OAKLAND, Calif. (Jana Katsuyama/KTVU) - U.S. Mail trucks in Oakland have been targeted by taggers in recent months, leaving the red, white and blue painted vehicles covered over in graffiti and black letters.
"We have to have those repainted and cleaned," said Jeff Fitch a postal service inspector and spokesman. Fitch says the tagging outside their postal facility on 13th Street increased after the parking lot they were leasing across the street closed and was sold to a developer.
"We'd been renting space there yes to park vehicles and we had fencing up to make it secure," said Fitch.
Now, the mail carriers have had to park mail trucks on the street overnight. Fitch says 40 trucks have been tagged in just the past few months.
"That would be a vehicle out of service for a short time. So anytime a vehicle's out of service, it can't be out making deliveries," said Fitch.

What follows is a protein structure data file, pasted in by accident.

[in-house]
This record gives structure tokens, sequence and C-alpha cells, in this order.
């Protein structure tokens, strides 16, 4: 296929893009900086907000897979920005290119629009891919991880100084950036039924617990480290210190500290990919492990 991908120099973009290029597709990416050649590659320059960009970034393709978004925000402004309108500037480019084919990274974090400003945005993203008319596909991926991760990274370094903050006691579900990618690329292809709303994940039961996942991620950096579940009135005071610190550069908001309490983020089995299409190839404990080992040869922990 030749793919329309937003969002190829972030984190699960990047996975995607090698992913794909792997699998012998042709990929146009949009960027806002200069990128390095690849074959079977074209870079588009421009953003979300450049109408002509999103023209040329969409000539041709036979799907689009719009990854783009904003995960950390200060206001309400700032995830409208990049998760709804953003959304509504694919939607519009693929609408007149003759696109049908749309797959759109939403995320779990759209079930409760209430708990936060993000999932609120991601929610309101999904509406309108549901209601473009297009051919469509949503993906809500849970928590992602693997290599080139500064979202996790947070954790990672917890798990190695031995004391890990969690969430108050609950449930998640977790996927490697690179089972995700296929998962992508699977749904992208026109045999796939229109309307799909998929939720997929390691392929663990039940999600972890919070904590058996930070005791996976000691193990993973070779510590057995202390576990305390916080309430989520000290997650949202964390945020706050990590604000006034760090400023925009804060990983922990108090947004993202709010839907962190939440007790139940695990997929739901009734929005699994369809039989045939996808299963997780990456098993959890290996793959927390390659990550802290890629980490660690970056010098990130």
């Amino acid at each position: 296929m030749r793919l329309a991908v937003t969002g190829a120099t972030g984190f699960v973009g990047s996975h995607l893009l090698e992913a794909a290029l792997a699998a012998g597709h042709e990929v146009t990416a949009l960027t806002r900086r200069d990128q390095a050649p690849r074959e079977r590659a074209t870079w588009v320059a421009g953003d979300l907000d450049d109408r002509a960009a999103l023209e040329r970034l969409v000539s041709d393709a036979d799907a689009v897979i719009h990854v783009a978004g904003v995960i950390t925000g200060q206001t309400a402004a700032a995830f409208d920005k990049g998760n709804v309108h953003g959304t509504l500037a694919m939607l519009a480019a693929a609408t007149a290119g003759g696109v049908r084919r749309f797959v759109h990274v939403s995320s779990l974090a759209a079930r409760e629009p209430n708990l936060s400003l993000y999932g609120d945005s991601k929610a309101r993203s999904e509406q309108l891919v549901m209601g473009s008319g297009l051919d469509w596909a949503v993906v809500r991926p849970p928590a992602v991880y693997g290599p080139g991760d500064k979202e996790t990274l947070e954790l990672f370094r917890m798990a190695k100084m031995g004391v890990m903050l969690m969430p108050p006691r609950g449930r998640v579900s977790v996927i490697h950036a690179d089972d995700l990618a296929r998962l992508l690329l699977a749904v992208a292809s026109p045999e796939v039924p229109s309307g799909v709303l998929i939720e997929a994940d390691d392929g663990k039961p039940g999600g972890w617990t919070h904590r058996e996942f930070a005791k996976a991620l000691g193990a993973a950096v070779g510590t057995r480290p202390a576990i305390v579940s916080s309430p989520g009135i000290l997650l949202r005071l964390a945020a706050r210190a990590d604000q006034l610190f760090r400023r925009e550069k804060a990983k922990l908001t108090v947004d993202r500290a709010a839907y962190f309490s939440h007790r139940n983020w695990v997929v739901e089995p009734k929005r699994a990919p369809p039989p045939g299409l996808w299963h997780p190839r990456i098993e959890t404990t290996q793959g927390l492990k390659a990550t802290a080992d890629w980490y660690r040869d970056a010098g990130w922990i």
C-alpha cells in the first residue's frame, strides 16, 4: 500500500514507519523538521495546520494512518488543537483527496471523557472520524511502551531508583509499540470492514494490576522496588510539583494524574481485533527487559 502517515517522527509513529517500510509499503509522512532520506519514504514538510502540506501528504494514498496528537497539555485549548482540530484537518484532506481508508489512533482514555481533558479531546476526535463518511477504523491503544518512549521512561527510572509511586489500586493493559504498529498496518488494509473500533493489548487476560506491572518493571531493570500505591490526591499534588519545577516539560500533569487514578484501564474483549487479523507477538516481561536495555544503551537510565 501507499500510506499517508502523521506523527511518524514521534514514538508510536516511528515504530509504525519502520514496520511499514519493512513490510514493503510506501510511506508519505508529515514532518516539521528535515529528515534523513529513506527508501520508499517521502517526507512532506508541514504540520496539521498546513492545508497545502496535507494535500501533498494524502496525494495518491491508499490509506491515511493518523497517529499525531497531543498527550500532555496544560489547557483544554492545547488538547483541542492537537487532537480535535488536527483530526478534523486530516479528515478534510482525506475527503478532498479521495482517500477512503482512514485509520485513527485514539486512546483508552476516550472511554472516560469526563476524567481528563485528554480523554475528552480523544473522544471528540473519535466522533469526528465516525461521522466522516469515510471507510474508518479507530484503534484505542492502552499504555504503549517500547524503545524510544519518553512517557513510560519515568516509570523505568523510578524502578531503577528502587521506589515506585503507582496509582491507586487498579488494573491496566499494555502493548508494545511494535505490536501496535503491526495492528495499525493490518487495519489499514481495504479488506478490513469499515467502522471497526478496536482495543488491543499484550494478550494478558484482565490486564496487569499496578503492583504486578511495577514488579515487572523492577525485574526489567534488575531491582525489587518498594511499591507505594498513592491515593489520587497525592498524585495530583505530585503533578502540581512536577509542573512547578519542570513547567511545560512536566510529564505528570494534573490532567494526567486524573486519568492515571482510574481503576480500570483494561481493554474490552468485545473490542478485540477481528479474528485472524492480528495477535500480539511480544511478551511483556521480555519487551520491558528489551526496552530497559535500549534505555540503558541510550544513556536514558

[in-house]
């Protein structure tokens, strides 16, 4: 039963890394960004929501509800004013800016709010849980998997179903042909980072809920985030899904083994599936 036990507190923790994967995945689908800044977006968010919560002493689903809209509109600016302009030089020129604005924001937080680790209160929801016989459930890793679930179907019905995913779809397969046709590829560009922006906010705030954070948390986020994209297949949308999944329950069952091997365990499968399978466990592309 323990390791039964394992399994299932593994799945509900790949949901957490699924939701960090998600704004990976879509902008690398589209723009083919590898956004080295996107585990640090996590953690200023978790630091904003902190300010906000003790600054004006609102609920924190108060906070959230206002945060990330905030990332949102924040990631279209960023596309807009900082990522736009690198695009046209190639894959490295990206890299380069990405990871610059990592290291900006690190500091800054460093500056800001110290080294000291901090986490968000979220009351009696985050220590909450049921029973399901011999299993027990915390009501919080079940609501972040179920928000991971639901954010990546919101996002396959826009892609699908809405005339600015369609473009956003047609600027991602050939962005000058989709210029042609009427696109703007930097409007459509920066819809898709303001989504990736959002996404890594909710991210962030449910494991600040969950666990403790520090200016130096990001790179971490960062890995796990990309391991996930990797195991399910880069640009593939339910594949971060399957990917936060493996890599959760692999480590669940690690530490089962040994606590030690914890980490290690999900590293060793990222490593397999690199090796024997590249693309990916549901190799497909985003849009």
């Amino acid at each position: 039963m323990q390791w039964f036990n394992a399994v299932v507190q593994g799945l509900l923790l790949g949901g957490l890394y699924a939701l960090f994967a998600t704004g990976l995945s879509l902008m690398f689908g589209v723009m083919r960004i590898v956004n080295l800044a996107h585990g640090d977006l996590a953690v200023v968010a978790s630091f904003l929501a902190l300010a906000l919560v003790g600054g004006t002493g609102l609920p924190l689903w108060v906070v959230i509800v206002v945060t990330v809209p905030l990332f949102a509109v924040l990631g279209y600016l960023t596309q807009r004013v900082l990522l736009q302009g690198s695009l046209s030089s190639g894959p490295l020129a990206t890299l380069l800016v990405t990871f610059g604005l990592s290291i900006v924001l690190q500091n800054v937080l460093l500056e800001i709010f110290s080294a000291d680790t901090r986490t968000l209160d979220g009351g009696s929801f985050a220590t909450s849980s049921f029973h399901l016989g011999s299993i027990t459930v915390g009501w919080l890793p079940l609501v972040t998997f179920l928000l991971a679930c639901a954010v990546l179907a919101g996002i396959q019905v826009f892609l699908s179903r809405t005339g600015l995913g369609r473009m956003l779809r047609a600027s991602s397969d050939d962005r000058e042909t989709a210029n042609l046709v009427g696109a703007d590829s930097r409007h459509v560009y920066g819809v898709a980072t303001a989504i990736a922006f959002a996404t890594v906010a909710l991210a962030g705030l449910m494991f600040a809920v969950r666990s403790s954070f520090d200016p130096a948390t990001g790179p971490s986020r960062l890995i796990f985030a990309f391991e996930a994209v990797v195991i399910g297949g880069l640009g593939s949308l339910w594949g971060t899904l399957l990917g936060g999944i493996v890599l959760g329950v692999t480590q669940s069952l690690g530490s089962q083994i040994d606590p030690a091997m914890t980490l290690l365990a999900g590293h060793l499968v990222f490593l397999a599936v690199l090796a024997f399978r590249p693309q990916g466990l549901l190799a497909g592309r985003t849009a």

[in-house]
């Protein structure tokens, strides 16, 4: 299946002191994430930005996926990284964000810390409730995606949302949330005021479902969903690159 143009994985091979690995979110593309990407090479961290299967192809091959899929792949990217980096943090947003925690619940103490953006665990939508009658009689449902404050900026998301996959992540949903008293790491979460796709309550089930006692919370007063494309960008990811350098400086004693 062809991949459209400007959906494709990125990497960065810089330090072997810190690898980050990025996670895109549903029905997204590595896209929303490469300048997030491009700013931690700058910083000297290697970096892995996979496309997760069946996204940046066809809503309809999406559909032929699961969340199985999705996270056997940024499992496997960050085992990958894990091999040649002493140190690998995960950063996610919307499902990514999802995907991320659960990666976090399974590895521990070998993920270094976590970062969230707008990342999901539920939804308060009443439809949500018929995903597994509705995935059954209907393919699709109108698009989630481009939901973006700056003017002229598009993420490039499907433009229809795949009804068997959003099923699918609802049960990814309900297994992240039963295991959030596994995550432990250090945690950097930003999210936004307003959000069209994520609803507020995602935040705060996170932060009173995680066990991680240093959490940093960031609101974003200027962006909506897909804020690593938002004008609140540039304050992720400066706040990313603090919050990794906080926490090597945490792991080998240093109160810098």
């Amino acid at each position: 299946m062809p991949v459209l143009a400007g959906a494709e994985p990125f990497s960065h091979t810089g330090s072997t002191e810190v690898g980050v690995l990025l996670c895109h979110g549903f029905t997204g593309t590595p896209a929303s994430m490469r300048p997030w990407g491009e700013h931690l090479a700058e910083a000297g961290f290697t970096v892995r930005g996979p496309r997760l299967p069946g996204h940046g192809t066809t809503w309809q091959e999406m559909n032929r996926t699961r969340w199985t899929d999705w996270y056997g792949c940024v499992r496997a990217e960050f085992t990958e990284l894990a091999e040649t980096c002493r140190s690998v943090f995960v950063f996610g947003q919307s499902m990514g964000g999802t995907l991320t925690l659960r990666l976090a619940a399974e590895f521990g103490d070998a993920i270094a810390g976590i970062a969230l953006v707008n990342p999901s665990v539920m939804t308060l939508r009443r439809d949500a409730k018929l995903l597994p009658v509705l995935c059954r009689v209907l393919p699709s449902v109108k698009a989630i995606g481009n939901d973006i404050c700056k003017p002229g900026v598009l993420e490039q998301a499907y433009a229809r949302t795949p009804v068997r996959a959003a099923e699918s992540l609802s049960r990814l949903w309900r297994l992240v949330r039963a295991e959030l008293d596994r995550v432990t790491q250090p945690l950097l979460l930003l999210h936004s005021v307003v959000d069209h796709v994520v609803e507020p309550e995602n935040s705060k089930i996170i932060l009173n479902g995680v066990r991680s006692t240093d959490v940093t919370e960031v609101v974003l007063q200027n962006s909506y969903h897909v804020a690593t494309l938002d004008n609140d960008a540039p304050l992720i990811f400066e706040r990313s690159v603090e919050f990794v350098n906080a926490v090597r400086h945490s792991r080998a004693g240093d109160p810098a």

It is a setback of time and money. The postal service is not the only target. Driving through the downtown area, it seems there is graffiti or signs of graffiti cleanup on nearly every building.
"Every single day, it's something," said Oakland native Brett Badelle who is co-owner of the 310 Art Gallery on 14th Street.
"Whether it's a bank, post office, whether it's a school, nobody's safe out here when it comes to graffiti," said Badelle.
He says he appreciates and respects graffiti artwork but not when people deface his storefront. He says he's had to spend thousands of dollars to clean or remove graffiti, which is a big blow to his business.
"They want to sound like they're community based, but if that's the case, why tag an art gallery, why tag a school? Why tag a church? It just doesn't make any sense," said Badelle, "I think that's what the city should really put a little more time and attention into is to try to figure out who these artists are and how we can work with them, because the police are too busy right now to try and chase down graffiti artists."
Fitch says vandalizing a mail truck is a federal crime with a penalty of up to 10 years in prison.
Investigators say there is a $10,000 reward for anyone who provides information that leads to an arrest.